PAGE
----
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Flowers shouldn’t make you angry. But by the time the 100th blossom appears in The Life Before Her Eyes, you may start to get a little tetchy. Vadim Perelman offers a warning of the flora to come in his drama’s languid opening credits, with the camera going in and out of focus as it oh-so-sensitively pans across dew-kissed bulbs. For a while afterward, similar shots of blooms and water and distorted views repeat themselves here and there. Then the director makes like a poet on Provigil and starts dumping symbolism by the bucket until you can’t help but sit there, Beavis & Butt-Head-like, thinking, “This means something.”
A more appropriate response would be to call bullshit. For a while, though, you can go along with Perelman’s follow-up to 2003’s well-received House of Sand and Fog, certain that its time-jumping story (adapted from Laura Kasischke’s novel) about a high-school shooting and its effect on the survivors does, in fact, mean something. First-time scripter Emil Stern begins by showing a day in the lives of wild-child Diana (Evan Rachel Wood) and her more conservative best friend, Maureen (Eva Amurri). The two giggle about drugs and boys and admire themselves in their suburban school’s bathroom mirror when they hear screams and gunshots out in the hall. Diana knows instantly who the killer is—the classmate told her his plans the day before, but she took it as a joke—and soon they’re facing the kid (John Magaro) and a very big gun.
Outside, there’s chaos, and a yell from Diana’s mother propels us 15 years into the future, though the grown Diana (Uma Thurman) looks as gape-mouthed and freaked as if the incident did indeed happen only seconds before. (In the book, the leap is a full two decades; the idea that Thurman is instead 32 here is nearly as ridiculous as her character’s hyperfragility.) Diana is an art teacher with a devoted husband (Brett Cullen) and a daughter, Emma (Gabrielle Brennan), who despite her pretty hair bows and parochial-school education is allegedly a “handful” like her mom. But Diana is more concerned about the anniversary of the massacre than her little girl’s misbehavior. She stares at old photos. She stares at the wall. She’s unsettled when Emma asks her what “conscience” means, as if the child unleashed a string of expletives. She is Damaged.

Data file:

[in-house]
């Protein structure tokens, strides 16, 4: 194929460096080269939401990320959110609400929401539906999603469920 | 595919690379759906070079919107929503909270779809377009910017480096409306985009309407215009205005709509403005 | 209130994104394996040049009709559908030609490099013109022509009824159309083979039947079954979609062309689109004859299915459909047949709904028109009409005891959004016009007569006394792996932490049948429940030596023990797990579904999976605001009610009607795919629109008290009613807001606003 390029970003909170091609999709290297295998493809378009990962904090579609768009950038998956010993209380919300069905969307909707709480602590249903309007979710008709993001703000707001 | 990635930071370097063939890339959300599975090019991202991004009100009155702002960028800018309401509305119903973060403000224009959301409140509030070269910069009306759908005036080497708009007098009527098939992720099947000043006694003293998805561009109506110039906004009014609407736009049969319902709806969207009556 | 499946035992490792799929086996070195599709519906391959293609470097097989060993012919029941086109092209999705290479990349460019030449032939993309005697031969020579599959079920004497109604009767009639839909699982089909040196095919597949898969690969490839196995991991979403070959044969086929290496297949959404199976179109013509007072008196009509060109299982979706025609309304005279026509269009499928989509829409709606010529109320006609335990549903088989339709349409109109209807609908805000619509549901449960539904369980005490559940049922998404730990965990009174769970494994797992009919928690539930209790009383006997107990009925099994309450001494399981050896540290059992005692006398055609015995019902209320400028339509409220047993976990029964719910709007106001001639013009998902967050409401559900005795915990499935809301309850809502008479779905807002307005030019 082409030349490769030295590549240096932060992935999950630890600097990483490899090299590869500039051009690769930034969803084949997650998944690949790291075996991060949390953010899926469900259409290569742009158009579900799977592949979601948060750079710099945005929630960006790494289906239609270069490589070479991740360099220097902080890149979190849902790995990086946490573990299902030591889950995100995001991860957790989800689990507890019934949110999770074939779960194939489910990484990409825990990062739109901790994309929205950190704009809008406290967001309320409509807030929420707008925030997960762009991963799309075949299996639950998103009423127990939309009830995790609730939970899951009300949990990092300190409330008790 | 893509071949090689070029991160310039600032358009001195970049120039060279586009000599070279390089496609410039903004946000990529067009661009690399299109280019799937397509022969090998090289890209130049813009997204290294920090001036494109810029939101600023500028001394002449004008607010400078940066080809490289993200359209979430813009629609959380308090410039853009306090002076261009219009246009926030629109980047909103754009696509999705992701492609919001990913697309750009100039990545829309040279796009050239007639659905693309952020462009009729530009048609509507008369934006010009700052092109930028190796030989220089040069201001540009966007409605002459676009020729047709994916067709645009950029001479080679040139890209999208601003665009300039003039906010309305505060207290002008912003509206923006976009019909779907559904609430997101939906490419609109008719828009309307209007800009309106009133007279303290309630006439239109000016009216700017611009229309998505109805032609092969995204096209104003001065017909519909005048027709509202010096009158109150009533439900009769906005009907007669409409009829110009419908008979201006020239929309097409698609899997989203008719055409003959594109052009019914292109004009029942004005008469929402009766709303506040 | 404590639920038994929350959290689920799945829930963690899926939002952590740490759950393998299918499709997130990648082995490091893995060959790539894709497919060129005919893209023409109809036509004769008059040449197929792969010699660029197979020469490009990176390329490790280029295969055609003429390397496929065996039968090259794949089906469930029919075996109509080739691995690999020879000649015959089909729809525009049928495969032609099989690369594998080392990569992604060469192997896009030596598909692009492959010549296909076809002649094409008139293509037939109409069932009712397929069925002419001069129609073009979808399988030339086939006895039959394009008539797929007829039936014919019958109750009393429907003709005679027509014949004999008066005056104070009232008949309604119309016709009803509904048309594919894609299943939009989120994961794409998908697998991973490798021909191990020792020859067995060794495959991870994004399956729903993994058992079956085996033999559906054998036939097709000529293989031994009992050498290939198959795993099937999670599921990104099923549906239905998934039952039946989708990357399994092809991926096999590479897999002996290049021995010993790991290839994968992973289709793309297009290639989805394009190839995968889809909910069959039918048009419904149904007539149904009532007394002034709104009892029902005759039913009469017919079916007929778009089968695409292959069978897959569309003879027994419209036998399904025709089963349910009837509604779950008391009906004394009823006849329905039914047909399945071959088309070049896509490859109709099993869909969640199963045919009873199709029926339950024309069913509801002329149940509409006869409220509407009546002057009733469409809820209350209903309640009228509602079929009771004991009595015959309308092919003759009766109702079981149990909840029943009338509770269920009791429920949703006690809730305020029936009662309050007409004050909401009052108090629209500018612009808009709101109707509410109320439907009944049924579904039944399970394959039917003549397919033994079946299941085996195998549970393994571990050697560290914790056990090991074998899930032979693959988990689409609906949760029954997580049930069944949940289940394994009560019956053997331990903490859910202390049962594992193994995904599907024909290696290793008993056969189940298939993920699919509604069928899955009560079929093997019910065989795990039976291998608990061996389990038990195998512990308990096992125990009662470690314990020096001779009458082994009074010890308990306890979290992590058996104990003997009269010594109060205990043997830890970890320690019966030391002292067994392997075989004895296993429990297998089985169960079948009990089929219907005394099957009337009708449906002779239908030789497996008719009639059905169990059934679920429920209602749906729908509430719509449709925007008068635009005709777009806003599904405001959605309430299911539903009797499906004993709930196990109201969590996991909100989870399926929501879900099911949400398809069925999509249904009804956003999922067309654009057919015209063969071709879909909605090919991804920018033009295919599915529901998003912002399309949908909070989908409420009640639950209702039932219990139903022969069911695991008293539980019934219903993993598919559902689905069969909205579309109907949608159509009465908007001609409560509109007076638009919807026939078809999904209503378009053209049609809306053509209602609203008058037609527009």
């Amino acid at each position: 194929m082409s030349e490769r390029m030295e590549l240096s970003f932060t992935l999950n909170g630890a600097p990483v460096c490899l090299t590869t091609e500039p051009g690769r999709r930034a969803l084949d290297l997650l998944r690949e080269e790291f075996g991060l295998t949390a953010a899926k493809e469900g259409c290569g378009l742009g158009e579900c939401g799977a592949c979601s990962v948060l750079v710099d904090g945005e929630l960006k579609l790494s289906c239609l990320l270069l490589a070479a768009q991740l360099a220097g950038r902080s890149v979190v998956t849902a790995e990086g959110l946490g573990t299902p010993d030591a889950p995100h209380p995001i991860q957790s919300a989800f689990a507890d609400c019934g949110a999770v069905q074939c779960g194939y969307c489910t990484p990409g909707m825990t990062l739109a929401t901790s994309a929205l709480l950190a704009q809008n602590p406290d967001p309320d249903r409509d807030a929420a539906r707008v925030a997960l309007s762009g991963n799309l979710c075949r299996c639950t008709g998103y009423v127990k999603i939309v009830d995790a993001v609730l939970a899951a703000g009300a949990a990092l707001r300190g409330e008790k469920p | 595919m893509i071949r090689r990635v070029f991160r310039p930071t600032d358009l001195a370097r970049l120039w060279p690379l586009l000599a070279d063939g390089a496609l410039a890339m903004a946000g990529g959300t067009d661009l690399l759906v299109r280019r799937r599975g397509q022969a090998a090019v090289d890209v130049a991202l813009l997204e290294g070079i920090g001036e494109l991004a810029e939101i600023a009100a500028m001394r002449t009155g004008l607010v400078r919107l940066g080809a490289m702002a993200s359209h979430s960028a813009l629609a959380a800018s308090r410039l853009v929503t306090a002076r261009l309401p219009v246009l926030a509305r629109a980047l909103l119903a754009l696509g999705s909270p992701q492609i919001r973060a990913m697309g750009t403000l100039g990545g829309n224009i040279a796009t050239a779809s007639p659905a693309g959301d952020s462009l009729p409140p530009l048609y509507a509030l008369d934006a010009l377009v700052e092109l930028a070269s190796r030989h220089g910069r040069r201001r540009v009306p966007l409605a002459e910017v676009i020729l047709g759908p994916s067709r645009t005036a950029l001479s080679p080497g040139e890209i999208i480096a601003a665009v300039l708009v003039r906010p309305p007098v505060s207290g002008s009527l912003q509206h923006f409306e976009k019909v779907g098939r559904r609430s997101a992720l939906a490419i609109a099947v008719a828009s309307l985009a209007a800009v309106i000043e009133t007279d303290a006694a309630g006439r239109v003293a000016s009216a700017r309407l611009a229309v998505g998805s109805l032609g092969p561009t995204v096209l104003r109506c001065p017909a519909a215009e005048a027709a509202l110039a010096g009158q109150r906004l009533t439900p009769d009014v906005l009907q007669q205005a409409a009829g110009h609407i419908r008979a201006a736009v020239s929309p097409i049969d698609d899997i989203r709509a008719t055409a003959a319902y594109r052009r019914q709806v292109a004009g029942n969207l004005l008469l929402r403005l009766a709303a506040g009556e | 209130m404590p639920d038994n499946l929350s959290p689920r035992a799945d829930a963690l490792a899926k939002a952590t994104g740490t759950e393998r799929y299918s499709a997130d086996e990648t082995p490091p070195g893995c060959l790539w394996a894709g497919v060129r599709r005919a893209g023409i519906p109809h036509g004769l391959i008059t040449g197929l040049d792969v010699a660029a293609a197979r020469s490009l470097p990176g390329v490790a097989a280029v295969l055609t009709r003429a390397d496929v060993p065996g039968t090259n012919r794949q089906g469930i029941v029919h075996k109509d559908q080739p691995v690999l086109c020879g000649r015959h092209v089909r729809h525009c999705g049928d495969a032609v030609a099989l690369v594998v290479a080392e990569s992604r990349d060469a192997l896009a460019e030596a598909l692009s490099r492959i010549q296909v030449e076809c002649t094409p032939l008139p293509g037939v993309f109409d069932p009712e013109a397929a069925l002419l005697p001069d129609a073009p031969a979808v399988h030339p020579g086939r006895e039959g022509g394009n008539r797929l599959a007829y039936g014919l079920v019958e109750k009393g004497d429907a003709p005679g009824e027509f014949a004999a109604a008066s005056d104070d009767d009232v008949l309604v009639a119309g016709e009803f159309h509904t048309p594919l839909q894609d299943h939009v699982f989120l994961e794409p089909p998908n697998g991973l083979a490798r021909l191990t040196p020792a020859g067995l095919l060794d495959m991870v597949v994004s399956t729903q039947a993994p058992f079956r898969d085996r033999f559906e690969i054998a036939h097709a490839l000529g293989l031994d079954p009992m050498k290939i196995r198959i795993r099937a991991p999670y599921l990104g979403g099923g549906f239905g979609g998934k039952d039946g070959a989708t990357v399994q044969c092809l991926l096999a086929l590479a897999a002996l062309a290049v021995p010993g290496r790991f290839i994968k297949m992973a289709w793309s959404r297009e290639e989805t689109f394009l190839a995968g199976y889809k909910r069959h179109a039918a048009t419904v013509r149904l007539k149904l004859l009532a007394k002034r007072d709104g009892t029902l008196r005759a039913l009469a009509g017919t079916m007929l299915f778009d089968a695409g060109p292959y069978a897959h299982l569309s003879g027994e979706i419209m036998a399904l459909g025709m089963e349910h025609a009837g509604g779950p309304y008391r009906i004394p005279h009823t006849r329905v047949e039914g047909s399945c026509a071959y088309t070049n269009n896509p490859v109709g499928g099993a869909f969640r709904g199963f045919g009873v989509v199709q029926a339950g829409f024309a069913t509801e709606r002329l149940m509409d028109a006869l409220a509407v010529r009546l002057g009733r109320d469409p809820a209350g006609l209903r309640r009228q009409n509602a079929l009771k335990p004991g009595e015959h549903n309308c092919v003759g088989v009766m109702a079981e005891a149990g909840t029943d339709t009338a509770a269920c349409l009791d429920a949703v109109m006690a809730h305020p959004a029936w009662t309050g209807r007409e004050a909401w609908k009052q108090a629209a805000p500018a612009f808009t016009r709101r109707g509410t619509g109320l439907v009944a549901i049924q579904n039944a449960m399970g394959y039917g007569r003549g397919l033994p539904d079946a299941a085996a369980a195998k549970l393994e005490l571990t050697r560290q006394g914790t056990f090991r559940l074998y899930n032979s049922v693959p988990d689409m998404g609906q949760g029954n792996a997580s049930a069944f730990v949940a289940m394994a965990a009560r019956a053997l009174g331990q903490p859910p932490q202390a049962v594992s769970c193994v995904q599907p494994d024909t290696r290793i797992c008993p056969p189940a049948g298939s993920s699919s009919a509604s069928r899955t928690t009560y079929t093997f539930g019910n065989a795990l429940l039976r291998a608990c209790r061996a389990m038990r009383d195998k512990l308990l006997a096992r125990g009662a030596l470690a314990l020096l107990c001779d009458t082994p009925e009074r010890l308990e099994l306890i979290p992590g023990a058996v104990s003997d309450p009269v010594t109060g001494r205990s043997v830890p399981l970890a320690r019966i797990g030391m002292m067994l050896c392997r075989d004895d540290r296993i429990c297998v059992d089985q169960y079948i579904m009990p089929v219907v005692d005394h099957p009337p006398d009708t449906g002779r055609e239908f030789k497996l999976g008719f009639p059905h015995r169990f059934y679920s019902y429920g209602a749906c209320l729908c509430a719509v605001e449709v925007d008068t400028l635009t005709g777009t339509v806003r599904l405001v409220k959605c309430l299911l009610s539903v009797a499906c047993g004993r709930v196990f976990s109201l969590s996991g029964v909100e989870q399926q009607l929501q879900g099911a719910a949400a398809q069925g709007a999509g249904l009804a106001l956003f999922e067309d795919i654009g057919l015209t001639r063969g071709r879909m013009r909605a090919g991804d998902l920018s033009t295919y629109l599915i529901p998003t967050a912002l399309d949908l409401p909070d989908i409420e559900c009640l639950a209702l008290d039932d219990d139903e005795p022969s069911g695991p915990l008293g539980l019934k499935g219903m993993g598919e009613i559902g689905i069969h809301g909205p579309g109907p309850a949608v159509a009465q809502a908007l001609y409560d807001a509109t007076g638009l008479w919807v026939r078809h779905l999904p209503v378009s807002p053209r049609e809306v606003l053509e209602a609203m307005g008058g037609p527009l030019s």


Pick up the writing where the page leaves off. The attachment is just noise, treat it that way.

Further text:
Flashbacks—which become increasingly abrupt—show more of what happened on that day and a brief time beforehand, capturing Diana’s concern about being branded a slut and thoughts about what the future holds. The film is best when it stays in school: Wood’s and Amurri’s characters aren’t 17 going on 40 but believably fumbling toward adulthood in Gap wear that would make a Gossip Girl Twitter her thumbs off. Even when facing death, the young actresses communicate terror without resorting to Thurman’s theatricality. Perelman is similarly understated: A few quiet glimpses throughout the school, slain students and teachers throughout, is enough to convey devastation.
The story’s sudden anti-abortion message, however, is not so subtle, though that and the rest of the film’s intended thoughtfulness about lives cut short, etc., becomes absolutely meaningless when the plot makes a hard turn into potboiler territory. It could be argued that it’s best to know as little as possible about The Life Before Her Eyes before going in; its final chapters are relatively clever if you haven’t read the book and you’re not expecting them. Then again, a surprise has to be more than just well-executed to be impressive. More likely, you’ll feel frustration, and by the final reel it’ll have nothing to do with daffodils.